Environmental Racism Experts to speak at Brock University

On Friday, November on Friday, November 15th from 2 to 4 p.m. on the Brock campus’s Charles A. Sankey Chamber in St. Catharines, Ontario

An Invite to All form Brock University
Posted November 13th, 2019 on Niagara At Large

Where is federal and provincial government action on cleaning up mercury pollution left over from old industrial operations in the English River watershed at the Grassy Narrows First Nation community in northern Ontario?

St. Catharines, Ontario – This Friday, November. 15th, Charlotte Henay, Lecturer at Brock’s Centre for Women’s and Gender Studies, will be joined by two external experts in a panel presentation titled “Climate Justice, Gender, and Environmental Racism.”

Margot Francis, Associate Professor of Women’s and Gender Studies and co-organizer of the event, explains that the panel will highlight the ways in which “minoritized communities suffer disproportionate harm from environmental toxification.”

“The impact of environmental devastation is not currently and has never been felt equally by everyone,” says Francis. “Communities in the global south who have been least responsible for greenhouse gas emissions are being harder hit, and in Canada, Indigenous and black communities have always been more vulnerable to environmental racism.”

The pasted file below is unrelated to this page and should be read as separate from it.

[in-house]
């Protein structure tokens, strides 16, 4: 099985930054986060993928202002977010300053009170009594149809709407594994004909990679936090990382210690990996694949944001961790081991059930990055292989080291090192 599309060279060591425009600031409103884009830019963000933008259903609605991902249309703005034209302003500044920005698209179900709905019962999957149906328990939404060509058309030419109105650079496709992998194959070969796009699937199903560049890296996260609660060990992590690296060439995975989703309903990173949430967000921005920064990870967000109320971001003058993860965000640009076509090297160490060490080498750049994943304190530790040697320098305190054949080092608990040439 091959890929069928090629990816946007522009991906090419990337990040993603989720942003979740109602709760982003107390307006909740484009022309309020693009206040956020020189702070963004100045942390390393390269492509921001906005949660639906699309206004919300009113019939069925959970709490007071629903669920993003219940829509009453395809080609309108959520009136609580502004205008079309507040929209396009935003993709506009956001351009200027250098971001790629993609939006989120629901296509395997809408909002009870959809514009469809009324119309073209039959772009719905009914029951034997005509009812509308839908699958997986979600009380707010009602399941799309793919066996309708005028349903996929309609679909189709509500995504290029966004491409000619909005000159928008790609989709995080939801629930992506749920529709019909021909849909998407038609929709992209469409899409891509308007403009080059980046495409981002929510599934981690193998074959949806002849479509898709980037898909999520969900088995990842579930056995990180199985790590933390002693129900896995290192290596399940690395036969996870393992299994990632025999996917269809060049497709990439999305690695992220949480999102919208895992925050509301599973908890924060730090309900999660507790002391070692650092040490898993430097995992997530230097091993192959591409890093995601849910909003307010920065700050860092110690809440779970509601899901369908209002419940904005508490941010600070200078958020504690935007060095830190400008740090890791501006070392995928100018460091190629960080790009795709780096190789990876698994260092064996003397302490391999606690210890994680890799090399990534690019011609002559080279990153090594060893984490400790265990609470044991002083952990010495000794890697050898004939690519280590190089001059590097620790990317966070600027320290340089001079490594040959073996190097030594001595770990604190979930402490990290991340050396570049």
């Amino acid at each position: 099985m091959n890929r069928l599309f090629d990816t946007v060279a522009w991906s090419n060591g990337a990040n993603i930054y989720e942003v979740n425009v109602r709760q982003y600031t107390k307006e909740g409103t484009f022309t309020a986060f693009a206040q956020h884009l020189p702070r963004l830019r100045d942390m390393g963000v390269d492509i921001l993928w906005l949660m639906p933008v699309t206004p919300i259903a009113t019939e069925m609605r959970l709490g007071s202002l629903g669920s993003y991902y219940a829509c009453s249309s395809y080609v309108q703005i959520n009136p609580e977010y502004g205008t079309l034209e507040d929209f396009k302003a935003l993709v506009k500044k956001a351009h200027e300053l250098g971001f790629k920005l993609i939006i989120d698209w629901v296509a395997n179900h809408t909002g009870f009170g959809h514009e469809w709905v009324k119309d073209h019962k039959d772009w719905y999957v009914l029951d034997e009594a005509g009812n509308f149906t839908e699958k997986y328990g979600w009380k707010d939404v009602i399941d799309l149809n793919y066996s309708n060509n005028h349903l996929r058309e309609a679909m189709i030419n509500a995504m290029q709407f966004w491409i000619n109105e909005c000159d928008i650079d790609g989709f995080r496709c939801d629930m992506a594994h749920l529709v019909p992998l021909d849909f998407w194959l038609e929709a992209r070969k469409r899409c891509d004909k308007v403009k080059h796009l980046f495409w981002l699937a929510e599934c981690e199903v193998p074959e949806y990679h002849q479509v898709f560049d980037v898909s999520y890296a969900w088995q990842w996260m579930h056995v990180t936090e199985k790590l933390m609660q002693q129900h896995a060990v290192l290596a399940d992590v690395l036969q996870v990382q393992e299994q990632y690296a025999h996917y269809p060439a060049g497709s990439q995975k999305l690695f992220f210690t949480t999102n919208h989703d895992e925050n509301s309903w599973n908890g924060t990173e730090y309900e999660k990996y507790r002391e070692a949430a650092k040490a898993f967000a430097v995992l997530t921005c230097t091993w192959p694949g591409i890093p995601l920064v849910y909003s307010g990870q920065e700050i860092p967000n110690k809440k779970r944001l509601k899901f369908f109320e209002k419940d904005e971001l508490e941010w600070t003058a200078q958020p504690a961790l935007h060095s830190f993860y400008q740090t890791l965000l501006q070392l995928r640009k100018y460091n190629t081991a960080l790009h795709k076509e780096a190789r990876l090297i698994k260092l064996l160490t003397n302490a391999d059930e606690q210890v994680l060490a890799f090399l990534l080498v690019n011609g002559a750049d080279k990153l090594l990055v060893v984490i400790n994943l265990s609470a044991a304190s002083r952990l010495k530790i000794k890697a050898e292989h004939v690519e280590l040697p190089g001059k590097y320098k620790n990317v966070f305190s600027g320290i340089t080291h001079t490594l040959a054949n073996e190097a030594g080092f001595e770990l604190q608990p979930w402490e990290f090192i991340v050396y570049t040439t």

The presentation includes three talks by the panel’s experts. Ingrid Waldron, an Associate Professor in the Faculty of Health at Dalhousie University, will give a talk titled “Not in my backyard: the politics of race, place and waste in Canada.”

Waldron is the director of the Environmental Noxiousness, Racial Inequities & Community Health Project (The ENRICH Project) and author of the award-winning book There’s Something in the Water: Environmental Racism in Indigenous and Black Communities, which was the basis of a documentary film that premiered at the Toronto International Film Festival earlier this fall.

Lickers Xavier is an Onondaga woman from the Six Nations of the Grand River Territory and assistant professor in the Department of Indigenous Studies at McMaster University. She will speak on “Food sovereignty, gender and sustainability at Six Nations,” describing the Our Sustenance Greenhouse project led by women at Six Nations, which is dedicated to garden production, food storage, health, self-care and traditional Haudenosaunee knowledge and values.

In “After Dorian: a social geography of climate crisis,” Henay will examine the impact of Hurricane Dorian in the Bahamas and foreground local mobilizing to recover from that devastation.

Henay says she is “looking forward to an engaging exchange about the collective impact and importance of the climate crisis resulting from colonially induced environmental changes.”

The event, which takes place Friday, Nov. 15 from 2 to 4 p.m. in Brock’s Charles A. Sankey Chamber, is cosponsored by the Office of Human Rights and Equity, the Women’s Campus Safety Grant, and the Social Justice Research Institute, among others.

All are welcome to attend.

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